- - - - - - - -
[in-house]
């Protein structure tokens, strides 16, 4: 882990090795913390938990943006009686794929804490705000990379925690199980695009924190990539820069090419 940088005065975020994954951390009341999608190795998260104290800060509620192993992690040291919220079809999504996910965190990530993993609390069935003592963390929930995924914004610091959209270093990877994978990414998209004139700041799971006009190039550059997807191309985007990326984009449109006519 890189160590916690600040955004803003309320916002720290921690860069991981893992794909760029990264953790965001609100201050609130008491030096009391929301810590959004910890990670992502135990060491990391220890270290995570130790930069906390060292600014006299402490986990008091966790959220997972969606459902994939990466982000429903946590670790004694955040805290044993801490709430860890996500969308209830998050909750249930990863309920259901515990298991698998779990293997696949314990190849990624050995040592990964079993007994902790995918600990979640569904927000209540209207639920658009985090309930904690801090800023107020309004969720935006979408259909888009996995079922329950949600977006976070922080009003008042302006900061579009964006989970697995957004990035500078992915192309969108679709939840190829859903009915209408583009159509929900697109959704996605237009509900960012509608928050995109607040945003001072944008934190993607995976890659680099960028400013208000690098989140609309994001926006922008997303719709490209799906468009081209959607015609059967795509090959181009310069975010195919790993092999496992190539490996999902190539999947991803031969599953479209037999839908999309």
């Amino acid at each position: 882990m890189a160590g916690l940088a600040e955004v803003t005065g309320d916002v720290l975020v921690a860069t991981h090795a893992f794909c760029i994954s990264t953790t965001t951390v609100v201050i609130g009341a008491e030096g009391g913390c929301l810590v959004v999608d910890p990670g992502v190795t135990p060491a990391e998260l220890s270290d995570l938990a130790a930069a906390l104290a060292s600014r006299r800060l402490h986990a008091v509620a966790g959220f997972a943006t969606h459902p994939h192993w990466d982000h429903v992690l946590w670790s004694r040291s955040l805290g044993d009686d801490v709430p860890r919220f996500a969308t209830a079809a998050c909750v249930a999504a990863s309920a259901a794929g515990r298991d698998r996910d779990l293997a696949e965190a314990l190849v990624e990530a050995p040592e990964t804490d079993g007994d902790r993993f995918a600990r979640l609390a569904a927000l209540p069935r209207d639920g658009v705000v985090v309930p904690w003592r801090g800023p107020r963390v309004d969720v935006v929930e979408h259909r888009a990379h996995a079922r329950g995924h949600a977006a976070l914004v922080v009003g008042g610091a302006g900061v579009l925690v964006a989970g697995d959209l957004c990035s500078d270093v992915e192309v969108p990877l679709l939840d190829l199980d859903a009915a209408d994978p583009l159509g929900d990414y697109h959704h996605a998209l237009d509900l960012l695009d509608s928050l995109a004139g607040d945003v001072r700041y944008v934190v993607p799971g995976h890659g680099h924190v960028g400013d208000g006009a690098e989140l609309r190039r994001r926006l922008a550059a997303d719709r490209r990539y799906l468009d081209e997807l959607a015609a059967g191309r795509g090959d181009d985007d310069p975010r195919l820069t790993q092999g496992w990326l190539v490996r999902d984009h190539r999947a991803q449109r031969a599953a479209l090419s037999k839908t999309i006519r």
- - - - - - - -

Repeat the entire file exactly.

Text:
[in-house]
């Protein structure tokens, strides 16, 4: 882990090795913390938990943006009686794929804490705000990379925690199980695009924190990539820069090419 940088005065975020994954951390009341999608190795998260104290800060509620192993992690040291919220079809999504996910965190990530993993609390069935003592963390929930995924914004610091959209270093990877994978990414998209004139700041799971006009190039550059997807191309985007990326984009449109006519 890189160590916690600040955004803003309320916002720290921690860069991981893992794909760029990264953790965001609100201050609130008491030096009391929301810590959004910890990670992502135990060491990391220890270290995570130790930069906390060292600014006299402490986990008091966790959220997972969606459902994939990466982000429903946590670790004694955040805290044993801490709430860890996500969308209830998050909750249930990863309920259901515990298991698998779990293997696949314990190849990624050995040592990964079993007994902790995918600990979640569904927000209540209207639920658009985090309930904690801090800023107020309004969720935006979408259909888009996995079922329950949600977006976070922080009003008042302006900061579009964006989970697995957004990035500078992915192309969108679709939840190829859903009915209408583009159509929900697109959704996605237009509900960012509608928050995109607040945003001072944008934190993607995976890659680099960028400013208000690098989140609309994001926006922008997303719709490209799906468009081209959607015609059967795509090959181009310069975010195919790993092999496992190539490996999902190539999947991803031969599953479209037999839908999309």
């Amino acid at each position: 882990m890189a160590g916690l940088a600040e955004v803003t005065g309320d916002v720290l975020v921690a860069t991981h090795a893992f794909c760029i994954s990264t953790t965001t951390v609100v201050i609130g009341a008491e030096g009391g913390c929301l810590v959004v999608d910890p990670g992502v190795t135990p060491a990391e998260l220890s270290d995570l938990a130790a930069a906390l104290a060292s600014r006299r800060l402490h986990a008091v509620a966790g959220f997972a943006t969606h459902p994939h192993w990466d982000h429903v992690l946590w670790s004694r040291s955040l805290g044993d009686d801490v709430p860890r919220f996500a969308t209830a079809a998050c909750v249930a999504a990863s309920a259901a794929g515990r298991d698998r996910d779990l293997a696949e965190a314990l190849v990624e990530a050995p040592e990964t804490d079993g007994d902790r993993f995918a600990r979640l609390a569904a927000l209540p069935r209207d639920g658009v705000v985090v309930p904690w003592r801090g800023p107020r963390v309004d969720v935006v929930e979408h259909r888009a990379h996995a079922r329950g995924h949600a977006a976070l914004v922080v009003g008042g610091a302006g900061v579009l925690v964006a989970g697995d959209l957004c990035s500078d270093v992915e192309v969108p990877l679709l939840d190829l199980d859903a009915a209408d994978p583009l159509g929900d990414y697109h959704h996605a998209l237009d509900l960012l695009d509608s928050l995109a004139g607040d945003v001072r700041y944008v934190v993607p799971g995976h890659g680099h924190v960028g400013d208000g006009a690098e989140l609309r190039r994001r926006l922008a550059a997303d719709r490209r990539y799906l468009d081209e997807l959607a015609a059967g191309r795509g090959d181009d985007d310069p975010r195919l820069t790993q092999g496992w990326l190539v490996r999902d984009h190539r999947a991803q449109r031969a599953a479209l090419s037999k839908t999309i006519r």